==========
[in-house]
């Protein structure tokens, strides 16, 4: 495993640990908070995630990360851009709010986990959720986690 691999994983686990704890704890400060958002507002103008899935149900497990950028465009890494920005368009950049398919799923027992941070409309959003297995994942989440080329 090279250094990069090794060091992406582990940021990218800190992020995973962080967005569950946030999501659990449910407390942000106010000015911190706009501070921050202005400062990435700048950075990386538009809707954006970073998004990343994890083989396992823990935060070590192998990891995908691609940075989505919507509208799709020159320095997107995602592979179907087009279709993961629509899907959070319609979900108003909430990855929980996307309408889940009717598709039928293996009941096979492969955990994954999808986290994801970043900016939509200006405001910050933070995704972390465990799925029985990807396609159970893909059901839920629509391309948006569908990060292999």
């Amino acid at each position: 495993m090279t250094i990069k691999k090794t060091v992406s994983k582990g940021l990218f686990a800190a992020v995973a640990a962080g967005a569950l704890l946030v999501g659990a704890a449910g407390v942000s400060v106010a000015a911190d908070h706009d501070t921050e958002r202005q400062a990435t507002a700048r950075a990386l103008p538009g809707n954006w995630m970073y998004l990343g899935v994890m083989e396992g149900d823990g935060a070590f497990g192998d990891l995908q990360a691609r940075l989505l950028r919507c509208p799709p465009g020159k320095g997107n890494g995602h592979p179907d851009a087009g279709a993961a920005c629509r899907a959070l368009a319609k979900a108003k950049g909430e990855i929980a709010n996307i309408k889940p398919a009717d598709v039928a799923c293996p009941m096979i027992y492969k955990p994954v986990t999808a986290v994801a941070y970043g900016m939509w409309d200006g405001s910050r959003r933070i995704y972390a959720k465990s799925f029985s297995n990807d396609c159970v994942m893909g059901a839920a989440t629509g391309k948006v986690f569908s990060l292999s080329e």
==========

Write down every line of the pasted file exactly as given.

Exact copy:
[in-house]
């Protein structure tokens, strides 16, 4: 495993640990908070995630990360851009709010986990959720986690 691999994983686990704890704890400060958002507002103008899935149900497990950028465009890494920005368009950049398919799923027992941070409309959003297995994942989440080329 090279250094990069090794060091992406582990940021990218800190992020995973962080967005569950946030999501659990449910407390942000106010000015911190706009501070921050202005400062990435700048950075990386538009809707954006970073998004990343994890083989396992823990935060070590192998990891995908691609940075989505919507509208799709020159320095997107995602592979179907087009279709993961629509899907959070319609979900108003909430990855929980996307309408889940009717598709039928293996009941096979492969955990994954999808986290994801970043900016939509200006405001910050933070995704972390465990799925029985990807396609159970893909059901839920629509391309948006569908990060292999």
């Amino acid at each position: 495993m090279t250094i990069k691999k090794t060091v992406s994983k582990g940021l990218f686990a800190a992020v995973a640990a962080g967005a569950l704890l946030v999501g659990a704890a449910g407390v942000s400060v106010a000015a911190d908070h706009d501070t921050e958002r202005q400062a990435t507002a700048r950075a990386l103008p538009g809707n954006w995630m970073y998004l990343g899935v994890m083989e396992g149900d823990g935060a070590f497990g192998d990891l995908q990360a691609r940075l989505l950028r919507c509208p799709p465009g020159k320095g997107n890494g995602h592979p179907d851009a087009g279709a993961a920005c629509r899907a959070l368009a319609k979900a108003k950049g909430e990855i929980a709010n996307i309408k889940p398919a009717d598709v039928a799923c293996p009941m096979i027992y492969k955990p994954v986990t999808a986290v994801a941070y970043g900016m939509w409309d200006g405001s910050r959003r933070i995704y972390a959720k465990s799925f029985s297995n990807d396609c159970v994942m893909g059901a839920a989440t629509g391309k948006v986690f569908s990060l292999s080329e």